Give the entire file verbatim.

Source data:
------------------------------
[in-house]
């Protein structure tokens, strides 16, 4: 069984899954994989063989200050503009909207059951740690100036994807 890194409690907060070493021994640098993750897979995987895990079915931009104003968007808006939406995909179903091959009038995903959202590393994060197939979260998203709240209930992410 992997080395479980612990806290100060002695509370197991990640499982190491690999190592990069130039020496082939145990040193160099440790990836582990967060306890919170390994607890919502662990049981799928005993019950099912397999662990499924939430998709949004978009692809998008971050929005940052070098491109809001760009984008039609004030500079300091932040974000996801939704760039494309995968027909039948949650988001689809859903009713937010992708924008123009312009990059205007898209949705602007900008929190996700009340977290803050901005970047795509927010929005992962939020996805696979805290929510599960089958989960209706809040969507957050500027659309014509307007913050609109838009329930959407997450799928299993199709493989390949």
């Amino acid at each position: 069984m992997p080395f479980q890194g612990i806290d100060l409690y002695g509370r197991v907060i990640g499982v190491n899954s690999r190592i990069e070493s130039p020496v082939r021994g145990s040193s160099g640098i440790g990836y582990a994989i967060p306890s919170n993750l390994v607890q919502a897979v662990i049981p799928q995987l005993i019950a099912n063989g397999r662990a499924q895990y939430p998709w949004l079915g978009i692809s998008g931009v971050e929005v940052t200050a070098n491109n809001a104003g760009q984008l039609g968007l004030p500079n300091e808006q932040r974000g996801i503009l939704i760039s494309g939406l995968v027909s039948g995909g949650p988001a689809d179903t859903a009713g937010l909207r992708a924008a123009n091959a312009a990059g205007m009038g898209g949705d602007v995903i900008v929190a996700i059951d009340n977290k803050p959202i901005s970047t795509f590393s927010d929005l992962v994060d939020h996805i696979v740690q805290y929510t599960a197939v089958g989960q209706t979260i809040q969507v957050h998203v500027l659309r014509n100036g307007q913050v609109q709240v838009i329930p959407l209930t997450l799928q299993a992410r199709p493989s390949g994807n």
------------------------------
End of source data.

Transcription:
[in-house]
């Protein structure tokens, strides 16, 4: 069984899954994989063989200050503009909207059951740690100036994807 890194409690907060070493021994640098993750897979995987895990079915931009104003968007808006939406995909179903091959009038995903959202590393994060197939979260998203709240209930992410 992997080395479980612990806290100060002695509370197991990640499982190491690999190592990069130039020496082939145990040193160099440790990836582990967060306890919170390994607890919502662990049981799928005993019950099912397999662990499924939430998709949004978009692809998008971050929005940052070098491109809001760009984008039609004030500079300091932040974000996801939704760039494309995968027909039948949650988001689809859903009713937010992708924008123009312009990059205007898209949705602007900008929190996700009340977290803050901005970047795509927010929005992962939020996805696979805290929510599960089958989960209706809040969507957050500027659309014509307007913050609109838009329930959407997450799928299993199709493989390949």
């Amino acid at each position: 069984m992997p080395f479980q890194g612990i806290d100060l409690y002695g509370r197991v907060i990640g499982v190491n899954s690999r190592i990069e070493s130039p020496v082939r021994g145990s040193s160099g640098i440790g990836y582990a994989i967060p306890s919170n993750l390994v607890q919502a897979v662990i049981p799928q995987l005993i019950a099912n063989g397999r662990a499924q895990y939430p998709w949004l079915g978009i692809s998008g931009v971050e929005v940052t200050a070098n491109n809001a104003g760009q984008l039609g968007l004030p500079n300091e808006q932040r974000g996801i503009l939704i760039s494309g939406l995968v027909s039948g995909g949650p988001a689809d179903t859903a009713g937010l909207r992708a924008a123009n091959a312009a990059g205007m009038g898209g949705d602007v995903i900008v929190a996700i059951d009340n977290k803050p959202i901005s970047t795509f590393s927010d929005l992962v994060d939020h996805i696979v740690q805290y929510t599960a197939v089958g989960q209706t979260i809040q969507v957050h998203v500027l659309r014509n100036g307007q913050v609109q709240v838009i329930p959407l209930t997450l799928q299993a992410r199709p493989s390949g994807n």